Recruiting South Asians into a UK Mental Health Randomised Controlled Trial: Experiences of Field Researchers

Gillian E Brown, Adrine Woodham, Max Marshall, Graham Thornicroft, George Szmukler, Max Birchwood, Ayesha Waquas, Simone Farrelly, Waquas Waheed

Research output: Contribution to journalArticle

Abstract

Introduction: Despite a higher prevalence of mental disorders and poorer outcomes, ethnic minorities have low participation in mental health research in the UK. This restricts the generalisability of results and leads to health inequalities. It is important to identify barriers to recruitment and develop strategies to overcome them. Methods: Field researchers recruiting on the Northwest site of the CRIMSON trial kept research diaries on the recruitment process of the South Asians. Challenges in recruiting them were reflected on by researchers and effective strategies employed were documented. Diary entries were kept for all participants and those who refused. Thematic analysis was carried out on the diary accounts and common themes documented. Results: There were 46 South Asian service users eligible to trial participation. Field researchers were able to approach 32 (70 %) service users and out of these 23 (50%) were recruited. From these 23 recruited participants, 13 were deemed to have cultural issues requiring researchers to devise strategies beyond the standard recruitment procedures, remaining 10 did not present with any cultural issues. Diary entries for the 13 participants with cultural issues and 9 that refused to participate were available. Thematic analysis resulted in 12 themes with provision of translated materials, availability of interpreters and family involvement emerging as the main themes. Conclusions: The identified barriers and solutions can be used in designing future research. Staff training and strategies can be planned in advance thus pre-empting recruitment shortfalls. This will enhance ethnic participation and help bring down ethnic health disparities.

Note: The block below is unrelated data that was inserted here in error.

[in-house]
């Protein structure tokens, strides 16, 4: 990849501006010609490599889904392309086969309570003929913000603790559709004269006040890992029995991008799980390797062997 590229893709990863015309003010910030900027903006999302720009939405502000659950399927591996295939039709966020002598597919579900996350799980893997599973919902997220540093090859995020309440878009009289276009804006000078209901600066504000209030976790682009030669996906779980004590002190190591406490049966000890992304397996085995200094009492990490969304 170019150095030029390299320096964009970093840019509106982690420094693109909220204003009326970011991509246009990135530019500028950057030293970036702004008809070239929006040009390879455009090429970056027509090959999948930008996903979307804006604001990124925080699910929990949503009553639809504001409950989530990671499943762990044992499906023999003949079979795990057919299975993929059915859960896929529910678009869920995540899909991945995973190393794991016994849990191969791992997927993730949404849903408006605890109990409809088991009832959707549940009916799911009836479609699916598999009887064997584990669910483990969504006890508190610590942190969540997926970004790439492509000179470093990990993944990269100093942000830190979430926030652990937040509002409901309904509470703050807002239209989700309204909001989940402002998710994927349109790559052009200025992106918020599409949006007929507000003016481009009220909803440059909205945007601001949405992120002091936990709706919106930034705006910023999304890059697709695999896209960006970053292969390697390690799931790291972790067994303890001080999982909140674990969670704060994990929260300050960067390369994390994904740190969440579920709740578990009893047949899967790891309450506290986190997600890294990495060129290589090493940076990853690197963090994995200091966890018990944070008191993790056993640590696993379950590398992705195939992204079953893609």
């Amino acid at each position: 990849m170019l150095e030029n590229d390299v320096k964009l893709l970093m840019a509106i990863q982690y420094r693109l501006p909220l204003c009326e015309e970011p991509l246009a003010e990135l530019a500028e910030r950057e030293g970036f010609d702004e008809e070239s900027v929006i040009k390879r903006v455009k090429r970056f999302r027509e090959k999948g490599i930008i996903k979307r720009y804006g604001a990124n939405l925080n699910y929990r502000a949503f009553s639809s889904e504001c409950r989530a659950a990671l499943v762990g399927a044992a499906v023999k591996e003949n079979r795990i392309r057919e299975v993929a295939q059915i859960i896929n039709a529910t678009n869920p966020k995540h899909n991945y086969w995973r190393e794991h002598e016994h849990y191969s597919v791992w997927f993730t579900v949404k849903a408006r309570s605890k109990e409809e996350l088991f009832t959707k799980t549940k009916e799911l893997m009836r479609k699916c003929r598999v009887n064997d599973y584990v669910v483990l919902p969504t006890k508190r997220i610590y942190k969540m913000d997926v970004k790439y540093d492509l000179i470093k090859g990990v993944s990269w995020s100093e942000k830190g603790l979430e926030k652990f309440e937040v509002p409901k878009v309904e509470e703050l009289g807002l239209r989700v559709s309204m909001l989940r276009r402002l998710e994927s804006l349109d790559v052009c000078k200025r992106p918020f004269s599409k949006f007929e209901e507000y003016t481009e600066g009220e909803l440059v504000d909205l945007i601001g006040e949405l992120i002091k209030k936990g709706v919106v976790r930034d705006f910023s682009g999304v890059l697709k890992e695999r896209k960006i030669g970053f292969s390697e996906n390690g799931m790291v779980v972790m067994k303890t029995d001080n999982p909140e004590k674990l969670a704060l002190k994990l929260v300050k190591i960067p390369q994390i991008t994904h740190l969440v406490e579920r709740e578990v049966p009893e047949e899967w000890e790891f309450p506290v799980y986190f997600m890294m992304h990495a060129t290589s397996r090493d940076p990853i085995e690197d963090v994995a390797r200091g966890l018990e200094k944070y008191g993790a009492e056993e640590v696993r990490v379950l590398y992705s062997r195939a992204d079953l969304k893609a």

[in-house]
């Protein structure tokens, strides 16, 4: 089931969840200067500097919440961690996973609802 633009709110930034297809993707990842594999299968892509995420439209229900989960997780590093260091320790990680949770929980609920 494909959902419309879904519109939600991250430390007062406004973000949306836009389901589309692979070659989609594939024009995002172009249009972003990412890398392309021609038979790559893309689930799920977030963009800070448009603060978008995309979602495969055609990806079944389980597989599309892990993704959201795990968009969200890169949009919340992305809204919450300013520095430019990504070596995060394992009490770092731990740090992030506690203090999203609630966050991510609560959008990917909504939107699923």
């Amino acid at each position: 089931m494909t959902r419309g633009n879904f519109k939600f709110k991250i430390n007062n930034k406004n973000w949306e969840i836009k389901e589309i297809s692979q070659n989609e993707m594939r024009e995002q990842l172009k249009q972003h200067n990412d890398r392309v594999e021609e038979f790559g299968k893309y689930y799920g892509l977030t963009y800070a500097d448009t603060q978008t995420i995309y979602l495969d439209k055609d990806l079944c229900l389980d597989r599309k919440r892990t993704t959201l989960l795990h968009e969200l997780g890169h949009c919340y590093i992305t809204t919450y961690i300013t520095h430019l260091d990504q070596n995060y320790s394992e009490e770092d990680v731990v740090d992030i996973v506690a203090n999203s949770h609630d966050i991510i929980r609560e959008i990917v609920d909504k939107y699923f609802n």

Original languageEnglish
JournalJournal of racial and ethnic health disparities
Early online date18 Jun 2014
DOIs
Publication statusE-pub ahead of print - 18 Jun 2014

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Mental Health
Randomized Controlled Trials
mental health
Research Personnel
participation
experience
Health
interpreter
mental disorder
health
Research
Mental Disorders
national minority
staff

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Brown, Gillian E ; Woodham, Adrine ; Marshall, Max ; Thornicroft, Graham ; Szmukler, George ; Birchwood, Max ; Waquas, Ayesha ; Farrelly, Simone ; Waheed, Waquas. / Recruiting South Asians into a UK Mental Health Randomised Controlled Trial: Experiences of Field Researchers. In: Journal of racial and ethnic health disparities. 2014.